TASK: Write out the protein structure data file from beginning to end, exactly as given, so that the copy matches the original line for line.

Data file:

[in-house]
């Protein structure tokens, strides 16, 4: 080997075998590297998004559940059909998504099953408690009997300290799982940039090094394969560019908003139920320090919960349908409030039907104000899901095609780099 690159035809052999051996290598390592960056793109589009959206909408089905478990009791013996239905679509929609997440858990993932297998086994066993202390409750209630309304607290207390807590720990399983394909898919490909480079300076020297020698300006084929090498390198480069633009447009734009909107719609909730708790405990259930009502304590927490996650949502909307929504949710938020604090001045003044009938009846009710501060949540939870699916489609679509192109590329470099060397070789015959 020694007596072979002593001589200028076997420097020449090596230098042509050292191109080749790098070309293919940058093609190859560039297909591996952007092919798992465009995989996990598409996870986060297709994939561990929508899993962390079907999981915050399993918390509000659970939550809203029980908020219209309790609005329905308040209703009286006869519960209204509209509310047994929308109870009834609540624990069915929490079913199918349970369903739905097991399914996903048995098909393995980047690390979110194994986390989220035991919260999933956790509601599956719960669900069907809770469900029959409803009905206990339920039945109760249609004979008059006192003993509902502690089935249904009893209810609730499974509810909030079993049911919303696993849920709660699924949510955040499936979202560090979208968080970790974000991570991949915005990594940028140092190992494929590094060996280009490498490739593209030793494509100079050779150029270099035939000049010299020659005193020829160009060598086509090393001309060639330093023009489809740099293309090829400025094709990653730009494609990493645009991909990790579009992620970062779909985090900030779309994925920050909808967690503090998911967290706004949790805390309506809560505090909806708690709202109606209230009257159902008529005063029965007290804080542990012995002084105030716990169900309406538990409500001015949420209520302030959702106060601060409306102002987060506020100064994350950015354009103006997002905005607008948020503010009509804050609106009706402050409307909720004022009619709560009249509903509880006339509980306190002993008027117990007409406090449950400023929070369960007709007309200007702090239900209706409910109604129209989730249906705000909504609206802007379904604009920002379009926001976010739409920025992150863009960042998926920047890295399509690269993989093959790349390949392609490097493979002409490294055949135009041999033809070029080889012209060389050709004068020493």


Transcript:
[in-house]
């Protein structure tokens, strides 16, 4: 080997075998590297998004559940059909998504099953408690009997300290799982940039090094394969560019908003139920320090919960349908409030039907104000899901095609780099 690159035809052999051996290598390592960056793109589009959206909408089905478990009791013996239905679509929609997440858990993932297998086994066993202390409750209630309304607290207390807590720990399983394909898919490909480079300076020297020698300006084929090498390198480069633009447009734009909107719609909730708790405990259930009502304590927490996650949502909307929504949710938020604090001045003044009938009846009710501060949540939870699916489609679509192109590329470099060397070789015959 020694007596072979002593001589200028076997420097020449090596230098042509050292191109080749790098070309293919940058093609190859560039297909591996952007092919798992465009995989996990598409996870986060297709994939561990929508899993962390079907999981915050399993918390509000659970939550809203029980908020219209309790609005329905308040209703009286006869519960209204509209509310047994929308109870009834609540624990069915929490079913199918349970369903739905097991399914996903048995098909393995980047690390979110194994986390989220035991919260999933956790509601599956719960669900069907809770469900029959409803009905206990339920039945109760249609004979008059006192003993509902502690089935249904009893209810609730499974509810909030079993049911919303696993849920709660699924949510955040499936979202560090979208968080970790974000991570991949915005990594940028140092190992494929590094060996280009490498490739593209030793494509100079050779150029270099035939000049010299020659005193020829160009060598086509090393001309060639330093023009489809740099293309090829400025094709990653730009494609990493645009991909990790579009992620970062779909985090900030779309994925920050909808967690503090998911967290706004949790805390309506809560505090909806708690709202109606209230009257159902008529005063029965007290804080542990012995002084105030716990169900309406538990409500001015949420209520302030959702106060601060409306102002987060506020100064994350950015354009103006997002905005607008948020503010009509804050609106009706402050409307909720004022009619709560009249509903509880006339509980306190002993008027117990007409406090449950400023929070369960007709007309200007702090239900209706409910109604129209989730249906705000909504609206802007379904604009920002379009926001976010739409920025992150863009960042998926920047890295399509690269993989093959790349390949392609490097493979002409490294055949135009041999033809070029080889012209060389050709004068020493």